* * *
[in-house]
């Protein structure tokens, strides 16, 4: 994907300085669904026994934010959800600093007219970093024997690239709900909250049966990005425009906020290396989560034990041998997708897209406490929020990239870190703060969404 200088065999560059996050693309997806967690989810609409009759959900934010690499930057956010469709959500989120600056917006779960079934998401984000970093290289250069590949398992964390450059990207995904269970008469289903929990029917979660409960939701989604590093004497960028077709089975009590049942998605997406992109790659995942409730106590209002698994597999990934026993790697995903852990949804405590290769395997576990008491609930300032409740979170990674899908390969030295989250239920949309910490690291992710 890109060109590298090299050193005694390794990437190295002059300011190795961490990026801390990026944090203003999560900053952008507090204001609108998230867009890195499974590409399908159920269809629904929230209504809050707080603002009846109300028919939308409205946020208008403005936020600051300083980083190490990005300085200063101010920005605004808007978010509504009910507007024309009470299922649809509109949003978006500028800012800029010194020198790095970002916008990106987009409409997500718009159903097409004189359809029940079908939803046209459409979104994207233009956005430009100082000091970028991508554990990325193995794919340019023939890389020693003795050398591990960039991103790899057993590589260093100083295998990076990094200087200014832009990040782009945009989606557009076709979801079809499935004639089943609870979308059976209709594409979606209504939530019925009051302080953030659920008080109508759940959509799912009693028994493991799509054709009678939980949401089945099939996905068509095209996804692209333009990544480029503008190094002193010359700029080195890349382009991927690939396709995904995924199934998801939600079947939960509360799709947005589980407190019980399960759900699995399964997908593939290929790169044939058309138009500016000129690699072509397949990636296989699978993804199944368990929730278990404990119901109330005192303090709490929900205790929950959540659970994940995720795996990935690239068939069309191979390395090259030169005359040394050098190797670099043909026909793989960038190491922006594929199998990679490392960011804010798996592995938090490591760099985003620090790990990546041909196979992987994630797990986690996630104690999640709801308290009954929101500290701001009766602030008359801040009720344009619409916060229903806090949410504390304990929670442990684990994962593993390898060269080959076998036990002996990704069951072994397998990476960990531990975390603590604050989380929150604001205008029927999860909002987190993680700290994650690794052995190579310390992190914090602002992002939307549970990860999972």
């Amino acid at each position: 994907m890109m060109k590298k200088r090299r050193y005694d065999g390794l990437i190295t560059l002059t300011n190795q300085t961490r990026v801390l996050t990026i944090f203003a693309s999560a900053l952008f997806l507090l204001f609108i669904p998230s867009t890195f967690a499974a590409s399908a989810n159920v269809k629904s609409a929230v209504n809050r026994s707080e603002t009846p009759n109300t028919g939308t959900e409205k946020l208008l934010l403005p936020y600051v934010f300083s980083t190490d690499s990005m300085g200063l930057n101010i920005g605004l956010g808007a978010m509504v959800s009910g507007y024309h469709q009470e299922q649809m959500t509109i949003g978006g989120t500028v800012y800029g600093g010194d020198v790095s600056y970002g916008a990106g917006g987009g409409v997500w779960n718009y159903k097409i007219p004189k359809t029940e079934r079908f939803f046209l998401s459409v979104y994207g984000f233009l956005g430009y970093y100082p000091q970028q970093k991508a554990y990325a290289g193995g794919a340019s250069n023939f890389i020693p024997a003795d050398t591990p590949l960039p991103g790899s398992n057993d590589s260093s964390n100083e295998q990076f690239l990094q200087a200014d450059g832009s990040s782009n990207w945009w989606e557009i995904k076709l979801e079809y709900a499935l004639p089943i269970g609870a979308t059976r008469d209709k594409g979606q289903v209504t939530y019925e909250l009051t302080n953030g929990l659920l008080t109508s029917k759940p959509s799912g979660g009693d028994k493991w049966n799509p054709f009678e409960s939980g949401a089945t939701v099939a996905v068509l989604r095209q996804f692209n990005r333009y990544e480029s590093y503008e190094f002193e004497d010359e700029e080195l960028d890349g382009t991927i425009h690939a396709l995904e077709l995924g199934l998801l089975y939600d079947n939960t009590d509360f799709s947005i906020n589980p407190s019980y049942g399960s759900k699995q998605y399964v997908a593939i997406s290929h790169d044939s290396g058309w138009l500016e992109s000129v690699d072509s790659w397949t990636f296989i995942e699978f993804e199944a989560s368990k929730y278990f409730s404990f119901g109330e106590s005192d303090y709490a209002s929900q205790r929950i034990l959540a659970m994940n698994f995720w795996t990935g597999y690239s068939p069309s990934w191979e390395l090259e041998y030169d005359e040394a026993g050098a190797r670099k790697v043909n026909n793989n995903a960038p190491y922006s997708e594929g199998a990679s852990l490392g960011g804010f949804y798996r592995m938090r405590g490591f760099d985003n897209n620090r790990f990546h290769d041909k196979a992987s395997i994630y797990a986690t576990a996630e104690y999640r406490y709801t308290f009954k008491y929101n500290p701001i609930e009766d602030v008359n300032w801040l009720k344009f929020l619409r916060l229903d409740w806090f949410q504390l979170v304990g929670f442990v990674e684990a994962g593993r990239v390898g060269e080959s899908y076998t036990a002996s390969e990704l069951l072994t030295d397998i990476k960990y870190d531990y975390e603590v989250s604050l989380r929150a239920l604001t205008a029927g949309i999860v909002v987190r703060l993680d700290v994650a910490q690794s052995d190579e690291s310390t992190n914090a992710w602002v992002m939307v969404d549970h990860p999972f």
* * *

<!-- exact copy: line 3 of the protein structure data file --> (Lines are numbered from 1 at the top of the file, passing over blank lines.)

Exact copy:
């Amino acid at each position: 994907m890109m060109k590298k200088r090299r050193y005694d065999g390794l990437i190295t560059l002059t300011n190795q300085t961490r990026v801390l996050t990026i944090f203003a693309s999560a900053l952008f997806l507090l204001f609108i669904p998230s867009t890195f967690a499974a590409s399908a989810n159920v269809k629904s609409a929230v209504n809050r026994s707080e603002t009846p009759n109300t028919g939308t959900e409205k946020l208008l934010l403005p936020y600051v934010f300083s980083t190490d690499s990005m300085g200063l930057n101010i920005g605004l956010g808007a978010m509504v959800s009910g507007y024309h469709q009470e299922q649809m959500t509109i949003g978006g989120t500028v800012y800029g600093g010194d020198v790095s600056y970002g916008a990106g917006g987009g409409v997500w779960n718009y159903k097409i007219p004189k359809t029940e079934r079908f939803f046209l998401s459409v979104y994207g984000f233009l956005g430009y970093y100082p000091q970028q970093k991508a554990y990325a290289g193995g794919a340019s250069n023939f890389i020693p024997a003795d050398t591990p590949l960039p991103g790899s398992n057993d590589s260093s964390n100083e295998q990076f690239l990094q200087a200014d450059g832009s990040s782009n990207w945009w989606e557009i995904k076709l979801e079809y709900a499935l004639p089943i269970g609870a979308t059976r008469d209709k594409g979606q289903v209504t939530y019925e909250l009051t302080n953030g929990l659920l008080t109508s029917k759940p959509s799912g979660g009693d028994k493991w049966n799509p054709f009678e409960s939980g949401a089945t939701v099939a996905v068509l989604r095209q996804f692209n990005r333009y990544e480029s590093y503008e190094f002193e004497d010359e700029e080195l960028d890349g382009t991927i425009h690939a396709l995904e077709l995924g199934l998801l089975y939600d079947n939960t009590d509360f799709s947005i906020n589980p407190s019980y049942g399960s759900k699995q998605y399964v997908a593939i997406s290929h790169d044939s290396g058309w138009l500016e992109s000129v690699d072509s790659w397949t990636f296989i995942e699978f993804e199944a989560s368990k929730y278990f409730s404990f119901g109330e106590s005192d303090y709490a209002s929900q205790r929950i034990l959540a659970m994940n698994f995720w795996t990935g597999y690239s068939p069309s990934w191979e390395l090259e041998y030169d005359e040394a026993g050098a190797r670099k790697v043909n026909n793989n995903a960038p190491y922006s997708e594929g199998a990679s852990l490392g960011g804010f949804y798996r592995m938090r405590g490591f760099d985003n897209n620090r790990f990546h290769d041909k196979a992987s395997i994630y797990a986690t576990a996630e104690y999640r406490y709801t308290f009954k008491y929101n500290p701001i609930e009766d602030v008359n300032w801040l009720k344009f929020l619409r916060l229903d409740w806090f949410q504390l979170v304990g929670f442990v990674e684990a994962g593993r990239v390898g060269e080959s899908y076998t036990a002996s390969e990704l069951l072994t030295d397998i990476k960990y870190d531990y975390e603590v989250s604050l989380r929150a239920l604001t205008a029927g949309i999860v909002v987190r703060l993680d700290v994650a910490q690794s052995d190579e690291s310390t992190n914090a992710w602002v992002m939307v969404d549970h990860p999972f």